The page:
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New rules help semi drivers stay alert on the road

In an effort to reduce the number of accidents caused by fatigued commercial drivers, the Federal Motor Carrier Safety Administration has instituted a new set of rules. While the rules are aimed to keep the roads safe for all drivers, the financial strain they may cause makes them controversial. Drivers who are paid based on their mileage and the companies they work for stand to lose money based on these new industry standards.

According to the Department of Transportation, 13 percent of all bus and large truck fatalities are the result of drivers who have not had enough sleep. A serious truck accident is more likely to occur when a driver is on the road for more than 36 hours at a time. These new rules put restrictions on the number of hours a driver can work in a week and require rest breaks to help drivers stay alert while they are on the road.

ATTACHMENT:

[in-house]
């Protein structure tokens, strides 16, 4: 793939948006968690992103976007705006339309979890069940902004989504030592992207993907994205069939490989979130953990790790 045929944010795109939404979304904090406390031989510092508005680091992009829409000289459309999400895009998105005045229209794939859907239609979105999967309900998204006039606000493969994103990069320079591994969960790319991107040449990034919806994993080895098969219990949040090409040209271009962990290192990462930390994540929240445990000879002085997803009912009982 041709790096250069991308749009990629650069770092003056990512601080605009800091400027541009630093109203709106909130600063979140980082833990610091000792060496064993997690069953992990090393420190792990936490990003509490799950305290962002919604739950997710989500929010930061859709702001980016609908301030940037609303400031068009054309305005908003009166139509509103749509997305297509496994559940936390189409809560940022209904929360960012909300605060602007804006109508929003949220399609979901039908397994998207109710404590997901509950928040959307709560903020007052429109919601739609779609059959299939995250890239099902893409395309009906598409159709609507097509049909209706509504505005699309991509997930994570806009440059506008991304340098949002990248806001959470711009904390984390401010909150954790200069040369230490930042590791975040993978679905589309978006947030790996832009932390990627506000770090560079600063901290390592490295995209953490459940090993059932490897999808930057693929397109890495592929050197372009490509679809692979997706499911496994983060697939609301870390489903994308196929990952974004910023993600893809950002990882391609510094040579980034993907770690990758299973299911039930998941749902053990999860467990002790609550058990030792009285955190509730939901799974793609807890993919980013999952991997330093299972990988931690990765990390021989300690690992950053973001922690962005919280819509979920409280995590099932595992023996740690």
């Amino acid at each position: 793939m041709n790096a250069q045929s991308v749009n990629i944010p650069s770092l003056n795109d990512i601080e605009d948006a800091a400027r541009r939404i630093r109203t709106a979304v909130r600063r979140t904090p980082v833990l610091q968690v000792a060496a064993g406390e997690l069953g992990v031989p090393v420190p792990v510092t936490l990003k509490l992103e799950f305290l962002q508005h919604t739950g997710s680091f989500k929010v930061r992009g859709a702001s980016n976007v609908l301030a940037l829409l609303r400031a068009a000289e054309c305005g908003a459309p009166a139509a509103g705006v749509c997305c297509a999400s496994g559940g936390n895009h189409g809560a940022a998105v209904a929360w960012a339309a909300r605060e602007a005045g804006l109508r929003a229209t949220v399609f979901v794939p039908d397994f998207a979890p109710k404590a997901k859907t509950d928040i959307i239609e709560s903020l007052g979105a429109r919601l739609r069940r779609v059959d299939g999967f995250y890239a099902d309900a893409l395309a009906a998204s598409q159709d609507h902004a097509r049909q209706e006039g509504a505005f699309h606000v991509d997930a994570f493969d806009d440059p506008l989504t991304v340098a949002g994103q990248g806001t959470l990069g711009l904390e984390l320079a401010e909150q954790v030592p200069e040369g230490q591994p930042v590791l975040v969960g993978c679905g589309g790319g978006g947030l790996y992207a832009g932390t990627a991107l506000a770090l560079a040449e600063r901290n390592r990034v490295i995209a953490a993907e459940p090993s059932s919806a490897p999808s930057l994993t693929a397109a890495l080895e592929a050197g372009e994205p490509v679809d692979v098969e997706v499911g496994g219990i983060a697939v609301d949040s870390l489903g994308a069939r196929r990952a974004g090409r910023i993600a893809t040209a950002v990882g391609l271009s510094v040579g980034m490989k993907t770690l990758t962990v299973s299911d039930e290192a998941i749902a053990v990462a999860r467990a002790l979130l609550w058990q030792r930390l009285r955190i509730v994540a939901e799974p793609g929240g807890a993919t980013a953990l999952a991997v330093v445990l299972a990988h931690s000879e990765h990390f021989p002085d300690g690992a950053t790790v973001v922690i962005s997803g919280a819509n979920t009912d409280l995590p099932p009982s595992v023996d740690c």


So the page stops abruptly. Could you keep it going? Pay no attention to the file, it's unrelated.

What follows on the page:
There are three parts to the new provisions. Each driver must have a 34-hour off period every week. The block of time off must include two 1 a.m. to 5 a.m. periods. The maximum number of work hours per week has been reduced to 70 hours. Finally, drivers must take a half-hour break during their first eight-hours on the road.

With mandatory rest periods, semi-truck drivers should be more alert and less likely to be involved in preventable accidents. Those who are involved in accidents that involve commercial trucks are often seriously injured. In many of these cases, they injured person or their family members file a personal injury lawsuit against the driver or the trucking company. The assistance of an attorney who is experienced in settling accident claims can often result in a faster settlement.

Source: NPR, "New Rules Put Brakes On Truck Drivers' Schedules", June 30, 2013

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